Rowcliff Coat of Arms

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Blazons & Genealogy Notes

1) Ar. on a chev. betw. three lions’ heads erased gu. a chessrook or.
2) (Colthorp, co. York). Ar. a chev. betw. three lions’ heads erased gu. langued az.
3) Same Arms, a border of the second.

Origin, Meaning and Family History of the Rowcliff Name

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Rowcliff Coat of Arms Meaning

The two main devices (symbols) in the Rowcliff blazon are the chessrook and lion’s head. The two main tinctures (colors) are gules and argent.

Gules, the heraldic colour red is very popular, sometimes said to represent “Military Fortitude and Magnanimity”1The Symbolisms of Heraldry, W. Cecil Wade, George Redway, London, 1898 P36. It is usually abbreviated as gu and in the days before colour printing was shown in a system known as hatching by vertical lines 2Understanding Signs & Symbols – Heraldry, S. Oliver & G. Croton, Quantum, London, 2013, P52. Although it may look like a French word it is normally pronounced with a hard “g” and may be derived either from the Latin gula (throat) or Arabic gule (rose).3A Glossary of Terms used in British Heraldry, J.H. Parker, Oxford, 1847, P154

Argent is the heraldic metal Silver and is usually shown as very pure white. It is also known more poetically as pearl, moon (or luna) 4Understanding Signs & Symbols – Heraldry, S. Oliver & G. Croton, Quantum, London, 2013, P53. In a sketch or drawing it is represented by plain, unmarked paper 5A Glossary of Terms used in British Heraldry, J.H. Parker, Oxford, 1847, P11.

Although we expect to find fierce creatures and fearsome weapons depicted in a coat of arms this is not always the case – sometimes simple household objects are used 6A Complete Guide to Heraldry, A.C. Fox-Davies, Bonanza (re-print of 1909 Edition), New York, 1978, P281. The Chess Rook is a typical example of this and has been used in heraldry almost from the beginning. The word “rook” comes not from the bird but from the Italian word rocca, a “castle” or “tower”. 7A Glossary of Terms used in British Heraldry, J.H. Parker, Oxford, 1894, Entry:Chess-rook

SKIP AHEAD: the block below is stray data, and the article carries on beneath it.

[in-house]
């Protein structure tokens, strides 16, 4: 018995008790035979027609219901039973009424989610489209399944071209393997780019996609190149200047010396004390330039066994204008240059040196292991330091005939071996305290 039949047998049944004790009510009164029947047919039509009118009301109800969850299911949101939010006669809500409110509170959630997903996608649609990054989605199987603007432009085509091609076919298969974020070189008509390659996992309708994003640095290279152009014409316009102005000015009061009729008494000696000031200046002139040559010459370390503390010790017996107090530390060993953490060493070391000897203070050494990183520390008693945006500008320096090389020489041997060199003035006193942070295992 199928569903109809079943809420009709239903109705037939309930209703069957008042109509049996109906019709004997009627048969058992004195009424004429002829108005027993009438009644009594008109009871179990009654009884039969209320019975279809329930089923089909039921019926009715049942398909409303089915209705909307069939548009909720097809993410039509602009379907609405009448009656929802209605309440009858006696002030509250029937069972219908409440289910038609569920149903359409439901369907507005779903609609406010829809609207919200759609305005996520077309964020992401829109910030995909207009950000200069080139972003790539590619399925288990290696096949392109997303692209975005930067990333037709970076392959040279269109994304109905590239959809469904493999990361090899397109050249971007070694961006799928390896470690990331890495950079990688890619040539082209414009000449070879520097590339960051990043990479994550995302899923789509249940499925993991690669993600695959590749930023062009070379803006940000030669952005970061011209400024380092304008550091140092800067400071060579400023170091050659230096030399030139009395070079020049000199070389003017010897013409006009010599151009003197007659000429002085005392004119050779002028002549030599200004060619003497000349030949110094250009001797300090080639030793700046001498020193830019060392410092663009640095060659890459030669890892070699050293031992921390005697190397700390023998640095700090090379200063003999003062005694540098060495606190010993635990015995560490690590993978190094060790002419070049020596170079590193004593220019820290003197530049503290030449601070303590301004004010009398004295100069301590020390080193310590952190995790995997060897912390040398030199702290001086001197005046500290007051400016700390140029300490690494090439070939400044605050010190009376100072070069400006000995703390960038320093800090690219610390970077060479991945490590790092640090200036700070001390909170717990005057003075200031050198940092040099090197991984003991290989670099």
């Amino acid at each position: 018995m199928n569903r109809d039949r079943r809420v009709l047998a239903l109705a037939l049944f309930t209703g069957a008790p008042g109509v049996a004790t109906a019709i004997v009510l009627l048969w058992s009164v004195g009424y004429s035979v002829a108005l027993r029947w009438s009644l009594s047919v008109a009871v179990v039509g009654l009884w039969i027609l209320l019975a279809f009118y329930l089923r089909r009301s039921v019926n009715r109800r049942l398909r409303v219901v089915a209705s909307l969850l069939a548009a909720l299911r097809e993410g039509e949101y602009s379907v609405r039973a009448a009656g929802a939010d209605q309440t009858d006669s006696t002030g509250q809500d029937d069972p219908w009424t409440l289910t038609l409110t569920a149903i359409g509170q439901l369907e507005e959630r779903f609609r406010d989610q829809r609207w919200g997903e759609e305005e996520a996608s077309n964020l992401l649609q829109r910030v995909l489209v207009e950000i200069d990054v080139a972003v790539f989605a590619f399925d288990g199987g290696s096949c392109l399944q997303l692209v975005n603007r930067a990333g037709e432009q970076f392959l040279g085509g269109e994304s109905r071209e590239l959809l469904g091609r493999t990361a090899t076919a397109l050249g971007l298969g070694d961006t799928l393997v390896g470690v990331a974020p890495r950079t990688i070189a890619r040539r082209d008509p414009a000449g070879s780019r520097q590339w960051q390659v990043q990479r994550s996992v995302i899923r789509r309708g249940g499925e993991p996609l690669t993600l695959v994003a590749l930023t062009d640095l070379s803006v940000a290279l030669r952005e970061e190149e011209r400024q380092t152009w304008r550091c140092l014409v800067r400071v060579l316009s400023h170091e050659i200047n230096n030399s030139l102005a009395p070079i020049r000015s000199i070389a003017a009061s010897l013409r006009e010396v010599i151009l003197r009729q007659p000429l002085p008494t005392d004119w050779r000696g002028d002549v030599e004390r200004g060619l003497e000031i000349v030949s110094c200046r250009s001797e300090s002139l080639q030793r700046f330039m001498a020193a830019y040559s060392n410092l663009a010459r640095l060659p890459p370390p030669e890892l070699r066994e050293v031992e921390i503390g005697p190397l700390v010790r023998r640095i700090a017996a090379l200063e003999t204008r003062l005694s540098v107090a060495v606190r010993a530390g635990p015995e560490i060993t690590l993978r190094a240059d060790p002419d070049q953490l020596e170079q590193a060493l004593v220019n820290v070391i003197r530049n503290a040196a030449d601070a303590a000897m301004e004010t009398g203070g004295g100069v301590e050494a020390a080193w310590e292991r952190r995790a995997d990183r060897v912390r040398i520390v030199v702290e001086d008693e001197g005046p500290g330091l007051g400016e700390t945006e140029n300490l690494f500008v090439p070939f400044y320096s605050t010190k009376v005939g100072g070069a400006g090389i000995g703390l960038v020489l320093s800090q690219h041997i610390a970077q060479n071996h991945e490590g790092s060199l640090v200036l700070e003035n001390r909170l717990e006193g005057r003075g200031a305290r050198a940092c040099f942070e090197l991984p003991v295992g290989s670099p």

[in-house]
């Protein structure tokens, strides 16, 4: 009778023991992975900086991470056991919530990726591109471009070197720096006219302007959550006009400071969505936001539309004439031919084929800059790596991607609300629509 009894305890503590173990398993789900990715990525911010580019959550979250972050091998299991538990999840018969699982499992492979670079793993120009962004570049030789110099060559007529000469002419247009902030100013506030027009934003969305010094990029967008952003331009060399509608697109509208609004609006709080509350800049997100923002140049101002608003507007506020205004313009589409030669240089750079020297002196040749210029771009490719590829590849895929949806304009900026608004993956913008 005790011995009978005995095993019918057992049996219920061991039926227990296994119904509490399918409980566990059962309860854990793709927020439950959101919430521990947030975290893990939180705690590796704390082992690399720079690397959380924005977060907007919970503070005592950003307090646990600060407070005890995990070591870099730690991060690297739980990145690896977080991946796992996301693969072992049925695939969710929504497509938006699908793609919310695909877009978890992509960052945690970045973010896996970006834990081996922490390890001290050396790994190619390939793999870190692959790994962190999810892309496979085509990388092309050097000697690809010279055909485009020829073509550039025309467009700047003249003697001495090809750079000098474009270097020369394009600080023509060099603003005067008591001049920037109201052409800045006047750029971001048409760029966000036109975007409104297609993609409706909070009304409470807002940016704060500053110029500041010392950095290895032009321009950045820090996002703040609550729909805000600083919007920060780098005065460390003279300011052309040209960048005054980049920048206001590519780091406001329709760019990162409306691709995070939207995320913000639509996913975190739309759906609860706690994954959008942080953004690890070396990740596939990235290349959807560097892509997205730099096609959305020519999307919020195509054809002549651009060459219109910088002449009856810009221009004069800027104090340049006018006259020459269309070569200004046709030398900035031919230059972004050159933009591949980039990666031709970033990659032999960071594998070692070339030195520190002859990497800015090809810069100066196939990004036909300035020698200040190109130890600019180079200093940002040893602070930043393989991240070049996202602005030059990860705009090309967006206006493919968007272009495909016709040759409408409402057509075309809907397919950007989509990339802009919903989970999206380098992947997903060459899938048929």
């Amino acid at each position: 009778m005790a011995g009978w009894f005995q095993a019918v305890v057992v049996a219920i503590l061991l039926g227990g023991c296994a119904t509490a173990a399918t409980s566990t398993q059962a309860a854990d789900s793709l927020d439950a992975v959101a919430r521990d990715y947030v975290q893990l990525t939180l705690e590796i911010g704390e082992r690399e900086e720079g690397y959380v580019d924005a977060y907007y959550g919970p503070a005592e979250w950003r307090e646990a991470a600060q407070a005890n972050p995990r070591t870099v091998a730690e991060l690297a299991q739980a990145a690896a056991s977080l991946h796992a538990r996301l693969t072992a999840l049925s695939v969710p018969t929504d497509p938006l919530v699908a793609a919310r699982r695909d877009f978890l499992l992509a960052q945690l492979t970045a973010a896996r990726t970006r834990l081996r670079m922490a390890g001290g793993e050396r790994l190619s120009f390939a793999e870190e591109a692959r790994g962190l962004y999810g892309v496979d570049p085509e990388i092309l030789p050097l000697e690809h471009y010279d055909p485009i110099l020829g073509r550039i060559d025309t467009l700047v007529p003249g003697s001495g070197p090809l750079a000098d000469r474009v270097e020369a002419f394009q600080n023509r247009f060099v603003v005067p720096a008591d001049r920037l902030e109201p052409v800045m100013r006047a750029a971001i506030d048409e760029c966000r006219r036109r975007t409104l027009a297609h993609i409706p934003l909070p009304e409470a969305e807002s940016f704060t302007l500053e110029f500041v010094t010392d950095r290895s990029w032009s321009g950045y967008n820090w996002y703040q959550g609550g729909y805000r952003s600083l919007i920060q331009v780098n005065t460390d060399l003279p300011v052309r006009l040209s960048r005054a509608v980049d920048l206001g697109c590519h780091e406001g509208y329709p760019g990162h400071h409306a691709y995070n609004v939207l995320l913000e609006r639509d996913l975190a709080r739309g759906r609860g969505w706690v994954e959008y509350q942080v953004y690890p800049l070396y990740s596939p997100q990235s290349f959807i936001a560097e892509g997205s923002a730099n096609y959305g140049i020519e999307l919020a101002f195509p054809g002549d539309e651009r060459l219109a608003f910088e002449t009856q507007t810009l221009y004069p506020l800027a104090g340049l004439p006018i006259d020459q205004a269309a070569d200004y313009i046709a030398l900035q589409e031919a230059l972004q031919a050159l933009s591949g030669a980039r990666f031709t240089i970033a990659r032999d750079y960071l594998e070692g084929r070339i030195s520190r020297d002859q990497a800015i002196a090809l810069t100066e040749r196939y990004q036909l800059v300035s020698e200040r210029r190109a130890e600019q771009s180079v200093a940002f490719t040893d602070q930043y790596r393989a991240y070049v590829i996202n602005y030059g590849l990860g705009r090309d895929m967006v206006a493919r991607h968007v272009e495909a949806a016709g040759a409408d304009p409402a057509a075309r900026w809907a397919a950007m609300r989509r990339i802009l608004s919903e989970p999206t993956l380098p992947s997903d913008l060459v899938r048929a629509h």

There can be no animal more clearly associated with Heraldry than the lion, majestic King of the Beasts.8Boutell’s Heraldry, J.P. Brooke-Little, Warne, (revised Edition) London 1970, P 64 The head of the lion also appears alone on many coats of arms, but its use in this form is largely to enable a clear difference from similar arms that use the complete animal, and its significance should be taken to be the same as the lion entire, being a symbol of “deathless courage”. 9The Symbolisms of Heraldry, W. Cecil Wade, George Redway, London, 1898 P59

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References   [ + ]

1. The Symbolisms of Heraldry, W. Cecil Wade, George Redway, London, 1898 P36
2. Understanding Signs & Symbols – Heraldry, S. Oliver & G. Croton, Quantum, London, 2013, P52
3. A Glossary of Terms used in British Heraldry, J.H. Parker, Oxford, 1847, P154
4. Understanding Signs & Symbols – Heraldry, S. Oliver & G. Croton, Quantum, London, 2013, P53
5. A Glossary of Terms used in British Heraldry, J.H. Parker, Oxford, 1847, P11
6. A Complete Guide to Heraldry, A.C. Fox-Davies, Bonanza (re-print of 1909 Edition), New York, 1978, P281
7. A Glossary of Terms used in British Heraldry, J.H. Parker, Oxford, 1894, Entry:Chess-rook
8. Boutell’s Heraldry, J.P. Brooke-Little, Warne, (revised Edition) London 1970, P 64
9. The Symbolisms of Heraldry, W. Cecil Wade, George Redway, London, 1898 P59